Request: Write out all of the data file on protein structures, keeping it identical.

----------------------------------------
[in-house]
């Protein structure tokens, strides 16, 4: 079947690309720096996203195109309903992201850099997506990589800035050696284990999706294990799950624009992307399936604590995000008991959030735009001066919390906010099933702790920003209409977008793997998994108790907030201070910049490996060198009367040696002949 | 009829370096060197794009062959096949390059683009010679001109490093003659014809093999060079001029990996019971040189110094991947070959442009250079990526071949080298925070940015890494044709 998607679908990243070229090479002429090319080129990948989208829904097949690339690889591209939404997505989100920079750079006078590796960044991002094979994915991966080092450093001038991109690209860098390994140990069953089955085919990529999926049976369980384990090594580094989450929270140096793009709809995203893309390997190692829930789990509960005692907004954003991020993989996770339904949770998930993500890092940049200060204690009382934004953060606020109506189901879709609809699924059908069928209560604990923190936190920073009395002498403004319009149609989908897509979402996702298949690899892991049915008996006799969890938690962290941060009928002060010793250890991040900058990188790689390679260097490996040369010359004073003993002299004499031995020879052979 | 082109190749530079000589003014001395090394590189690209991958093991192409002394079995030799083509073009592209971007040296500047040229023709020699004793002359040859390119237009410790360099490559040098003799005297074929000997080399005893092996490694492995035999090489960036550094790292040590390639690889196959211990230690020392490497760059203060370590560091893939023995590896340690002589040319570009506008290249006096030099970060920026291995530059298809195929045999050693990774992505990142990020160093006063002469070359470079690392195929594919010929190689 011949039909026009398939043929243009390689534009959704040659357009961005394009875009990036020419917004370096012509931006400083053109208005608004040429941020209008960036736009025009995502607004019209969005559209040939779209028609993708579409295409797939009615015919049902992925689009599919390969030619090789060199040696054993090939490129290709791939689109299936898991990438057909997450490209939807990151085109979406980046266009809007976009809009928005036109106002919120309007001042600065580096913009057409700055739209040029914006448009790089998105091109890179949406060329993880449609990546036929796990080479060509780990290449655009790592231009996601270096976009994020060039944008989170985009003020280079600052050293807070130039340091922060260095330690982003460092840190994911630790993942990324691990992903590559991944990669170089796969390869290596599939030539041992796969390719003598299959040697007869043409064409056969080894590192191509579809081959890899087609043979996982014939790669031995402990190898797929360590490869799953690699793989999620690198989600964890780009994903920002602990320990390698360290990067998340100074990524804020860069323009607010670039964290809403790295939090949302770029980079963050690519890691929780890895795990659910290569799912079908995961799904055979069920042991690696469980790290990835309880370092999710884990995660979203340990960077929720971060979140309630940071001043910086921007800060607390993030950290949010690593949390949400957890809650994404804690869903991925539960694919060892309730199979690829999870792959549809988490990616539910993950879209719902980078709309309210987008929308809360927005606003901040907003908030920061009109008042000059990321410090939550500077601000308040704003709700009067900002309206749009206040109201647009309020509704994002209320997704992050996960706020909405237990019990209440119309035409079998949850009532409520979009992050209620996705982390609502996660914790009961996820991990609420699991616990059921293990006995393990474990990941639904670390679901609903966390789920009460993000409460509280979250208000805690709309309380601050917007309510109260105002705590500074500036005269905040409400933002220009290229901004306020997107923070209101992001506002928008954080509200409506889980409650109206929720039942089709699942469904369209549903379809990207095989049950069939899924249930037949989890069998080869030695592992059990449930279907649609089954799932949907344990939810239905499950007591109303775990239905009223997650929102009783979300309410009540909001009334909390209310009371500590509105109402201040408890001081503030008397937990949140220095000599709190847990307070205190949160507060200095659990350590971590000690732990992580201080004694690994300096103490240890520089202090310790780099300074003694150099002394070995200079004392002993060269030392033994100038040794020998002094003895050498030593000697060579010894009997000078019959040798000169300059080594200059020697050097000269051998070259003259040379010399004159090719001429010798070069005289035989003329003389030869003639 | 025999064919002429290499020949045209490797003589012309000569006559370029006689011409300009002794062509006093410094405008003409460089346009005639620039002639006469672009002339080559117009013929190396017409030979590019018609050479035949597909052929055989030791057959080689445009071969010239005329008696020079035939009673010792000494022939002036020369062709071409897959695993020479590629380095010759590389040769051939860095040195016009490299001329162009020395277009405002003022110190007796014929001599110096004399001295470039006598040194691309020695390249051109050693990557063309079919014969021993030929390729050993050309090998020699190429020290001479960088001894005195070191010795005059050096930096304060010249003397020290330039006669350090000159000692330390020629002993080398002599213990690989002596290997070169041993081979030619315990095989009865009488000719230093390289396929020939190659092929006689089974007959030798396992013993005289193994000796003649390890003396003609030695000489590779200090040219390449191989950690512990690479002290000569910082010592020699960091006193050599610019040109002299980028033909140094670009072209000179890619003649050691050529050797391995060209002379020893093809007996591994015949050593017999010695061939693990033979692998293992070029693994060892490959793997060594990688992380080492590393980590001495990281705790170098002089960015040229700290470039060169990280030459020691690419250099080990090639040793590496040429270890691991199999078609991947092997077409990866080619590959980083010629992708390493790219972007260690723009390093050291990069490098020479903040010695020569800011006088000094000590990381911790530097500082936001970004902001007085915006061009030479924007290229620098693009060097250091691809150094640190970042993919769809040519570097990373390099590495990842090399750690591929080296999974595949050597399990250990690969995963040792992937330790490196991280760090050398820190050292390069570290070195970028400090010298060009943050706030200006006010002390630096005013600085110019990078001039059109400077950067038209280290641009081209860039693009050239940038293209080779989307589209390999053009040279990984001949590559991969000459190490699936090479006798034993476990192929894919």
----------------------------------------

[in-house]
């Protein structure tokens, strides 16, 4: 079947690309720096996203195109309903992201850099997506990589800035050696284990999706294990799950624009992307399936604590995000008991959030735009001066919390906010099933702790920003209409977008793997998994108790907030201070910049490996060198009367040696002949 | 009829370096060197794009062959096949390059683009010679001109490093003659014809093999060079001029990996019971040189110094991947070959442009250079990526071949080298925070940015890494044709 998607679908990243070229090479002429090319080129990948989208829904097949690339690889591209939404997505989100920079750079006078590796960044991002094979994915991966080092450093001038991109690209860098390994140990069953089955085919990529999926049976369980384990090594580094989450929270140096793009709809995203893309390997190692829930789990509960005692907004954003991020993989996770339904949770998930993500890092940049200060204690009382934004953060606020109506189901879709609809699924059908069928209560604990923190936190920073009395002498403004319009149609989908897509979402996702298949690899892991049915008996006799969890938690962290941060009928002060010793250890991040900058990188790689390679260097490996040369010359004073003993002299004499031995020879052979 | 082109190749530079000589003014001395090394590189690209991958093991192409002394079995030799083509073009592209971007040296500047040229023709020699004793002359040859390119237009410790360099490559040098003799005297074929000997080399005893092996490694492995035999090489960036550094790292040590390639690889196959211990230690020392490497760059203060370590560091893939023995590896340690002589040319570009506008290249006096030099970060920026291995530059298809195929045999050693990774992505990142990020160093006063002469070359470079690392195929594919010929190689 011949039909026009398939043929243009390689534009959704040659357009961005394009875009990036020419917004370096012509931006400083053109208005608004040429941020209008960036736009025009995502607004019209969005559209040939779209028609993708579409295409797939009615015919049902992925689009599919390969030619090789060199040696054993090939490129290709791939689109299936898991990438057909997450490209939807990151085109979406980046266009809007976009809009928005036109106002919120309007001042600065580096913009057409700055739209040029914006448009790089998105091109890179949406060329993880449609990546036929796990080479060509780990290449655009790592231009996601270096976009994020060039944008989170985009003020280079600052050293807070130039340091922060260095330690982003460092840190994911630790993942990324691990992903590559991944990669170089796969390869290596599939030539041992796969390719003598299959040697007869043409064409056969080894590192191509579809081959890899087609043979996982014939790669031995402990190898797929360590490869799953690699793989999620690198989600964890780009994903920002602990320990390698360290990067998340100074990524804020860069323009607010670039964290809403790295939090949302770029980079963050690519890691929780890895795990659910290569799912079908995961799904055979069920042991690696469980790290990835309880370092999710884990995660979203340990960077929720971060979140309630940071001043910086921007800060607390993030950290949010690593949390949400957890809650994404804690869903991925539960694919060892309730199979690829999870792959549809988490990616539910993950879209719902980078709309309210987008929308809360927005606003901040907003908030920061009109008042000059990321410090939550500077601000308040704003709700009067900002309206749009206040109201647009309020509704994002209320997704992050996960706020909405237990019990209440119309035409079998949850009532409520979009992050209620996705982390609502996660914790009961996820991990609420699991616990059921293990006995393990474990990941639904670390679901609903966390789920009460993000409460509280979250208000805690709309309380601050917007309510109260105002705590500074500036005269905040409400933002220009290229901004306020997107923070209101992001506002928008954080509200409506889980409650109206929720039942089709699942469904369209549903379809990207095989049950069939899924249930037949989890069998080869030695592992059990449930279907649609089954799932949907344990939810239905499950007591109303775990239905009223997650929102009783979300309410009540909001009334909390209310009371500590509105109402201040408890001081503030008397937990949140220095000599709190847990307070205190949160507060200095659990350590971590000690732990992580201080004694690994300096103490240890520089202090310790780099300074003694150099002394070995200079004392002993060269030392033994100038040794020998002094003895050498030593000697060579010894009997000078019959040798000169300059080594200059020697050097000269051998070259003259040379010399004159090719001429010798070069005289035989003329003389030869003639 | 025999064919002429290499020949045209490797003589012309000569006559370029006689011409300009002794062509006093410094405008003409460089346009005639620039002639006469672009002339080559117009013929190396017409030979590019018609050479035949597909052929055989030791057959080689445009071969010239005329008696020079035939009673010792000494022939002036020369062709071409897959695993020479590629380095010759590389040769051939860095040195016009490299001329162009020395277009405002003022110190007796014929001599110096004399001295470039006598040194691309020695390249051109050693990557063309079919014969021993030929390729050993050309090998020699190429020290001479960088001894005195070191010795005059050096930096304060010249003397020290330039006669350090000159000692330390020629002993080398002599213990690989002596290997070169041993081979030619315990095989009865009488000719230093390289396929020939190659092929006689089974007959030798396992013993005289193994000796003649390890003396003609030695000489590779200090040219390449191989950690512990690479002290000569910082010592020699960091006193050599610019040109002299980028033909140094670009072209000179890619003649050691050529050797391995060209002379020893093809007996591994015949050593017999010695061939693990033979692998293992070029693994060892490959793997060594990688992380080492590393980590001495990281705790170098002089960015040229700290470039060169990280030459020691690419250099080990090639040793590496040429270890691991199999078609991947092997077409990866080619590959980083010629992708390493790219972007260690723009390093050291990069490098020479903040010695020569800011006088000094000590990381911790530097500082936001970004902001007085915006061009030479924007290229620098693009060097250091691809150094640190970042993919769809040519570097990373390099590495990842090399750690591929080296999974595949050597399990250990690969995963040792992937330790490196991280760090050398820190050292390069570290070195970028400090010298060009943050706030200006006010002390630096005013600085110019990078001039059109400077950067038209280290641009081209860039693009050239940038293209080779989307589209390999053009040279990984001949590559991969000459190490699936090479006798034993476990192929894919």